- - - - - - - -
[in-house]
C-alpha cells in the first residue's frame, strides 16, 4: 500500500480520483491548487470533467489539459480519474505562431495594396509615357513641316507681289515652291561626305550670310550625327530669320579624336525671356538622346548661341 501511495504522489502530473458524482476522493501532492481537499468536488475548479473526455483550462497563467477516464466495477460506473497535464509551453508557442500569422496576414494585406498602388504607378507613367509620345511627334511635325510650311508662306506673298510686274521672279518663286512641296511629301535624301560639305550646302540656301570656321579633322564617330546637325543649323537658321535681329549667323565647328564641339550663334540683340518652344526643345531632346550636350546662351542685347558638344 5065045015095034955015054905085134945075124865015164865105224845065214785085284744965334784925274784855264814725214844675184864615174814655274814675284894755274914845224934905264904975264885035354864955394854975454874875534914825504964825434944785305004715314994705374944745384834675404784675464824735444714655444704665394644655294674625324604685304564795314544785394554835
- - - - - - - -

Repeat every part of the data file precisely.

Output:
[in-house]
C-alpha cells in the first residue's frame, strides 16, 4: 500500500480520483491548487470533467489539459480519474505562431495594396509615357513641316507681289515652291561626305550670310550625327530669320579624336525671356538622346548661341 501511495504522489502530473458524482476522493501532492481537499468536488475548479473526455483550462497563467477516464466495477460506473497535464509551453508557442500569422496576414494585406498602388504607378507613367509620345511627334511635325510650311508662306506673298510686274521672279518663286512641296511629301535624301560639305550646302540656301570656321579633322564617330546637325543649323537658321535681329549667323565647328564641339550663334540683340518652344526643345531632346550636350546662351542685347558638344 5065045015095034955015054905085134945075124865015164865105224845065214785085284744965334784925274784855264814725214844675184864615174814655274814675284894755274914845224934905264904975264885035354864955394854975454874875534914825504964825434944785305004715314994705374944745384834675404784675464824735444714655444704665394644655294674625324604685304564795314544785394554835